Tag Archives: Hiza-Garuma

The Ol’ Knee Wheel

What am I doing, sitting here, going through nooze items, when I have a Newswithviews column to write? I’d better get to it.

Meanwhile, allow me to indulge you with one of my favorite judo throws, “Hiza Garuma.” The name means “knee wheel.”

The beauty of this throw is, I could teach any of you to do it in a matter of minutes. Just block your partner’s knee with the sole of your foot, make like you’re turning the wheel of your car, and down he goes. I learned it from a book when I was 13 or so, and taught it to all my friends that summer. There was a whole lot of hiza garuma goin’ on in my neighborhood.

While I’m working on my column, feel free to teach yourselves hiza garuma. Find a loved one or a business associate who doesn’t mind taking a fall. But don’t try it on strangers you pass on the sidewalk: that’s more trouble than it’s worth.

 


My Judo Career

I got picked on a lot, once upon a time. But one day, when I was 13 or 14, I bought a paperback called Combat Judo Made Easy by Claude St. Denise, and was immediately intrigued by a throw called O-Goshi (“major hip throw”), I think because I really dug the name: as in “Oh, gosh!”

I studied this for a while, and when my friend Jimmy came back from a summer vacation in Florida, I suggested, “Let’s wrestle.” And, wonder of wonders, I tried an O-Goshi and it worked like a charm. Jimmy was impressed. With all my friends, we practiced a lot of other throws out of the book: Hiza-Garuma (“knee wheel,” “as if you were turning the steering wheel of a car”), Seoi-Nage (“shoulder throw”), and all the other basics.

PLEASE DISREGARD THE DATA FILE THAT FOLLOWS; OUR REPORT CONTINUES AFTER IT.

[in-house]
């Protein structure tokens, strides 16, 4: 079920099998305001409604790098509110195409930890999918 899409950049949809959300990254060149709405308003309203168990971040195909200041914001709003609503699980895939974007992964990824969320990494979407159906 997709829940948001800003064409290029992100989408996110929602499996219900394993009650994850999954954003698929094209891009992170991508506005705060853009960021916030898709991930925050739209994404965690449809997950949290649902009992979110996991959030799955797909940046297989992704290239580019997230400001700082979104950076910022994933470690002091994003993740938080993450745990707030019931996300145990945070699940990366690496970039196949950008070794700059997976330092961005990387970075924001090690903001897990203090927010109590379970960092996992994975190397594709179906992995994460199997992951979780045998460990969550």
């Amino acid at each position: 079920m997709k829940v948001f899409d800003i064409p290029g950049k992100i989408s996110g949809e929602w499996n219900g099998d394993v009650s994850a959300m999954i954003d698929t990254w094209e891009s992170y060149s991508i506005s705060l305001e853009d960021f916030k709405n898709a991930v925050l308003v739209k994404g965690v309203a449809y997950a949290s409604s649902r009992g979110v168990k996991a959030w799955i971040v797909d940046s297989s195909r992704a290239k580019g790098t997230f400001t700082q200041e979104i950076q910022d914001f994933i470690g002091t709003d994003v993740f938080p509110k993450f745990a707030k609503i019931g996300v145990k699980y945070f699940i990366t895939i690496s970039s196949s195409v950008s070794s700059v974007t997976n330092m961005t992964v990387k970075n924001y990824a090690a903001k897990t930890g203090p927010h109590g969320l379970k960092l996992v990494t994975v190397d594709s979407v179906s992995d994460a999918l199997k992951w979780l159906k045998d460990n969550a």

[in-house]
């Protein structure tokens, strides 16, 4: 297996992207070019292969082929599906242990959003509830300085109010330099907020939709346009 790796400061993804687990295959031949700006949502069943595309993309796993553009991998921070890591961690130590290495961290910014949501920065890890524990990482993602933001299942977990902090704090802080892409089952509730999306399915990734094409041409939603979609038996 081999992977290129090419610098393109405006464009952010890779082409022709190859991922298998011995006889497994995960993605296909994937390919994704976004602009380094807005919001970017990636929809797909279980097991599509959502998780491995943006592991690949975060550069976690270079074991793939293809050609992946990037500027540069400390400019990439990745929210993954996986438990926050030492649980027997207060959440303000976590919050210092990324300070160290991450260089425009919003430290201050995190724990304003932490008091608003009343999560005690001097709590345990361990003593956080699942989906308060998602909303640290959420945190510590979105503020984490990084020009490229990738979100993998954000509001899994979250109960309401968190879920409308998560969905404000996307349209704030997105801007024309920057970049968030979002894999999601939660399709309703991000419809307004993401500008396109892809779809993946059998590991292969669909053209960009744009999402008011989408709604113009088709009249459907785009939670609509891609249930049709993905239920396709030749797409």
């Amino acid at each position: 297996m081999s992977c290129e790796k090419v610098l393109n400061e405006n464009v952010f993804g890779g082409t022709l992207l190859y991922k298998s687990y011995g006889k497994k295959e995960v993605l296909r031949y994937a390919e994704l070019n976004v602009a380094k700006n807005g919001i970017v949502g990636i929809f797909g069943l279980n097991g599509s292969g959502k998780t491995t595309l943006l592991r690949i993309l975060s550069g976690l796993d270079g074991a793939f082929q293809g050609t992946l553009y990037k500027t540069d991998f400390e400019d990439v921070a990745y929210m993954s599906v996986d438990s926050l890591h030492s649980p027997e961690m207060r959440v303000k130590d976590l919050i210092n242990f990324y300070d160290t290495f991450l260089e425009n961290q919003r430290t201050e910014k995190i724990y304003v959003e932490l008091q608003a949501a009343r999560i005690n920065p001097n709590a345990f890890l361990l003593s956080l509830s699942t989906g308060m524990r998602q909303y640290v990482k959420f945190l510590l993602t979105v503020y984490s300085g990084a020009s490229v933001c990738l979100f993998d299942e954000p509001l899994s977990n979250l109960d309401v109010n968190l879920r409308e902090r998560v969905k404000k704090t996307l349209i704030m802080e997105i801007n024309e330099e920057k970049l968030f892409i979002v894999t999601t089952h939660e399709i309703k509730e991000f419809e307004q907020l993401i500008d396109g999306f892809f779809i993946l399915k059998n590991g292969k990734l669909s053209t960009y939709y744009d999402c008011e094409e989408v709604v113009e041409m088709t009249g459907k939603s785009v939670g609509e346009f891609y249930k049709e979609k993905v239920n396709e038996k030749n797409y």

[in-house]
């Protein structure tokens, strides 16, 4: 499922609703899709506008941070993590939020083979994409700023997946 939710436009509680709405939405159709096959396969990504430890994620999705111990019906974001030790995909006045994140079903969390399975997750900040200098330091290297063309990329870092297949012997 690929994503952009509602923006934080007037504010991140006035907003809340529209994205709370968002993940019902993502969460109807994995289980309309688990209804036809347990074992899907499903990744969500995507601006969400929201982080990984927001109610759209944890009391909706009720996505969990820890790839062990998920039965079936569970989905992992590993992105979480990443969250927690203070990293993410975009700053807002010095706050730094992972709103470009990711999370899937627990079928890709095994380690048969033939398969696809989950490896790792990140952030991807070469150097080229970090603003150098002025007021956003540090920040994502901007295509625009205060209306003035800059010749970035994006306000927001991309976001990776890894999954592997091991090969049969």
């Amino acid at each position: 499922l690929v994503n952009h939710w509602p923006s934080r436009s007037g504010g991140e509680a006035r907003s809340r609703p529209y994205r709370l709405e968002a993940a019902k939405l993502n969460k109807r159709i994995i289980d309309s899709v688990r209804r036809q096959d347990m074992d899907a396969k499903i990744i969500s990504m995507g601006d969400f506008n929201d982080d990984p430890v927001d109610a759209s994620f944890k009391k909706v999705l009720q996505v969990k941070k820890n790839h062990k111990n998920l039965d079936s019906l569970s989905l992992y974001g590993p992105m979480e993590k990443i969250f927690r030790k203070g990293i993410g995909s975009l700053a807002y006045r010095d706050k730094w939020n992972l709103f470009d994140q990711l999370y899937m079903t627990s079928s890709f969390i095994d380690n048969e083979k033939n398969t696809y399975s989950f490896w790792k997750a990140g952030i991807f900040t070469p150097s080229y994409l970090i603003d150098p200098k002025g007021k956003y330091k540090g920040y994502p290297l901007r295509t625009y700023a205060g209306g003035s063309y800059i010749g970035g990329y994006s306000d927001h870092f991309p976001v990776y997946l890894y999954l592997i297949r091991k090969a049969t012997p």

My father got interested and signed me up for lessons at Judo-Kai, with great instructors who had trained in Japan. I took to it, and halfway through high school, I won the only trophy I ever won in my life–the Judo-Kai school championship, with three schools competing. Meanwhile, I got great prestige in high school by throwing guys around. One former enemy thought it was so cool, he had me throw him several times.

In college I joined the Rutgers judo team and, in a state tournament, had my proudest moment. Our team was going to win a third-place trophy, if only we could beat a very tough team from Menlo Park–anchored by one Dr. G., a 5th-degree black belt. We were half a point ahead, and it was my lot to go up against the doctor. If I could manage a draw against him, our team would win the match–and probably the only trophy that any Rutgers team would win that year (we got clobbered in the NIT basketball tournament). I did it, and Rutgers won the trophy.

But I got soured on the whole business by a special brown belt promotional tournament, sponsored by judo’s regional governing body. It was set up so that all I had to do, to win the right to take the brown belt test–which I would have easily passed–was to win three matches in a row against guys who knew as much judo as I did and were as big as dinosaurs. This, I thought, was a very raw deal. The dinosaurs won, and I dropped out of organized judo.

It’s been a very long time since I’ve thrown anybody, and I’d probably do myself a mischief if I tried it now. But I do think I’ve still got a few O-Goshi’s left in my bag of tricks. You don’t forget the basics.

It was fun while it lasted, and it did get the bullies off my back.


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